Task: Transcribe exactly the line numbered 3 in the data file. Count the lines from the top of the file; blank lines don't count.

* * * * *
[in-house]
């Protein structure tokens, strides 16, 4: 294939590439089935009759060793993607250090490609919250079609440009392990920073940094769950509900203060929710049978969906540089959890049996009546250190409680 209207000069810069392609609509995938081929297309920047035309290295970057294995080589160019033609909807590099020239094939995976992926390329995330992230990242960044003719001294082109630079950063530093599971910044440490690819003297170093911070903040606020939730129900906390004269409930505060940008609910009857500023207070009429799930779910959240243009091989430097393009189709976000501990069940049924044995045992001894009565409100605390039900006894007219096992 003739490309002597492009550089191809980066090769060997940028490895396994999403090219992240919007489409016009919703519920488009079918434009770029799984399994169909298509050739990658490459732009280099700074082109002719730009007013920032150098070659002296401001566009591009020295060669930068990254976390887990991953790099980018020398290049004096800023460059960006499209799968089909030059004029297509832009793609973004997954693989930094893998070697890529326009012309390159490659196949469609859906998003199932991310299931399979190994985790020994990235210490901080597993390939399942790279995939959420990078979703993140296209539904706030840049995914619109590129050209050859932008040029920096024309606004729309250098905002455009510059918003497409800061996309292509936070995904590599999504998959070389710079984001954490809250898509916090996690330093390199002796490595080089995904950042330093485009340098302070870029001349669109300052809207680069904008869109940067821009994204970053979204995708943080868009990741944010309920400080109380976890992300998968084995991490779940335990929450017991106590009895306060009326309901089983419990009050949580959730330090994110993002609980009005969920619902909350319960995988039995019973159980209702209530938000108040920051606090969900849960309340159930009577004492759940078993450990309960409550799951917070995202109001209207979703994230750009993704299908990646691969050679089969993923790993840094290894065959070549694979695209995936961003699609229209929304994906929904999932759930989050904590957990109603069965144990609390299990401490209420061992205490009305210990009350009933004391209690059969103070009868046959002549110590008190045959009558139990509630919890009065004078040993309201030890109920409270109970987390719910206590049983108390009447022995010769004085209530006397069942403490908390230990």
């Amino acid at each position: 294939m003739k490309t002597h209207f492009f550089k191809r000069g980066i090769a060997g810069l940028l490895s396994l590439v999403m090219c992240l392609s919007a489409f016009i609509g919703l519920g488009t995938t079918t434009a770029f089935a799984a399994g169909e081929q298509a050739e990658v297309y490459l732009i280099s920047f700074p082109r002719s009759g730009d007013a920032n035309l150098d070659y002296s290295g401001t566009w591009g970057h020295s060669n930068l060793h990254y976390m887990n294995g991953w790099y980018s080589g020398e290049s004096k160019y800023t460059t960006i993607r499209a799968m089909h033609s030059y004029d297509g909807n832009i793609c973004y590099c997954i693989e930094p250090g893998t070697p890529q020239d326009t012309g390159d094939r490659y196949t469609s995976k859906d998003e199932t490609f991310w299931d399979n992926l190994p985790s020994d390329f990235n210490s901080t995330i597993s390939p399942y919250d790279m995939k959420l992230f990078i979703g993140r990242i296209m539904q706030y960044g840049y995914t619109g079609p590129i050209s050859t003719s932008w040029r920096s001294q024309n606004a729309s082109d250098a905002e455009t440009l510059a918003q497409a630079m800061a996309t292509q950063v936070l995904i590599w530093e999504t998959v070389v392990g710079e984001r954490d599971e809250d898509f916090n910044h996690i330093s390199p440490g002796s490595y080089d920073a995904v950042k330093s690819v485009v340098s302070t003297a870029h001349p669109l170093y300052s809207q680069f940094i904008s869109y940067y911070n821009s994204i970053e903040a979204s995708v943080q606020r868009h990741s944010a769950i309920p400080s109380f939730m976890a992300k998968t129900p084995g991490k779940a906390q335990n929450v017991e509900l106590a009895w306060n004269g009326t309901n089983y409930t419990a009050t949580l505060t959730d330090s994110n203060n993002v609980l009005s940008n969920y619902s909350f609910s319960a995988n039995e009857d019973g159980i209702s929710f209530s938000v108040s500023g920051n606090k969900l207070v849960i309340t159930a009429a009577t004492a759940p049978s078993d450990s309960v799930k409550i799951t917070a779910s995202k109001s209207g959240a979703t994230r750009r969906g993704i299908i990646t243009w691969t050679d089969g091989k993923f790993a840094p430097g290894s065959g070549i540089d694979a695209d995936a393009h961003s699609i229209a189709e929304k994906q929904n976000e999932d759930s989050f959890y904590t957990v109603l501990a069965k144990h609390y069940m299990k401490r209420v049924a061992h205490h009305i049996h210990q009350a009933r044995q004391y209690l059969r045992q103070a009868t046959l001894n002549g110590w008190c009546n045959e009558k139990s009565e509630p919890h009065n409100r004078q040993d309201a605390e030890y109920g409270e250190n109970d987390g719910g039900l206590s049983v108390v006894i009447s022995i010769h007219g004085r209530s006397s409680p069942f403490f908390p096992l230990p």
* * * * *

């Amino acid at each position: 294939m003739k490309t002597h209207f492009f550089k191809r000069g980066i090769a060997g810069l940028l490895s396994l590439v999403m090219c992240l392609s919007a489409f016009i609509g919703l519920g488009t995938t079918t434009a770029f089935a799984a399994g169909e081929q298509a050739e990658v297309y490459l732009i280099s920047f700074p082109r002719s009759g730009d007013a920032n035309l150098d070659y002296s290295g401001t566009w591009g970057h020295s060669n930068l060793h990254y976390m887990n294995g991953w790099y980018s080589g020398e290049s004096k160019y800023t460059t960006i993607r499209a799968m089909h033609s030059y004029d297509g909807n832009i793609c973004y590099c997954i693989e930094p250090g893998t070697p890529q020239d326009t012309g390159d094939r490659y196949t469609s995976k859906d998003e199932t490609f991310w299931d399979n992926l190994p985790s020994d390329f990235n210490s901080t995330i597993s390939p399942y919250d790279m995939k959420l992230f990078i979703g993140r990242i296209m539904q706030y960044g840049y995914t619109g079609p590129i050209s050859t003719s932008w040029r920096s001294q024309n606004a729309s082109d250098a905002e455009t440009l510059a918003q497409a630079m800061a996309t292509q950063v936070l995904i590599w530093e999504t998959v070389v392990g710079e984001r954490d599971e809250d898509f916090n910044h996690i330093s390199p440490g002796s490595y080089d920073a995904v950042k330093s690819v485009v340098s302070t003297a870029h001349p669109l170093y300052s809207q680069f940094i904008s869109y940067y911070n821009s994204i970053e903040a979204s995708v943080q606020r868009h990741s944010a769950i309920p400080s109380f939730m976890a992300k998968t129900p084995g991490k779940a906390q335990n929450v017991e509900l106590a009895w306060n004269g009326t309901n089983y409930t419990a009050t949580l505060t959730d330090s994110n203060n993002v609980l009005s940008n969920y619902s909350f609910s319960a995988n039995e009857d019973g159980i209702s929710f209530s938000v108040s500023g920051n606090k969900l207070v849960i309340t159930a009429a009577t004492a759940p049978s078993d450990s309960v799930k409550i799951t917070a779910s995202k109001s209207g959240a979703t994230r750009r969906g993704i299908i990646t243009w691969t050679d089969g091989k993923f790993a840094p430097g290894s065959g070549i540089d694979a695209d995936a393009h961003s699609i229209a189709e929304k994906q929904n976000e999932d759930s989050f959890y904590t957990v109603l501990a069965k144990h609390y069940m299990k401490r209420v049924a061992h205490h009305i049996h210990q009350a009933r044995q004391y209690l059969r045992q103070a009868t046959l001894n002549g110590w008190c009546n045959e009558k139990s009565e509630p919890h009065n409100r004078q040993d309201a605390e030890y109920g409270e250190n109970d987390g719910g039900l206590s049983v108390v006894i009447s022995i010769h007219g004085r209530s006397s409680p069942f403490f908390p096992l230990p």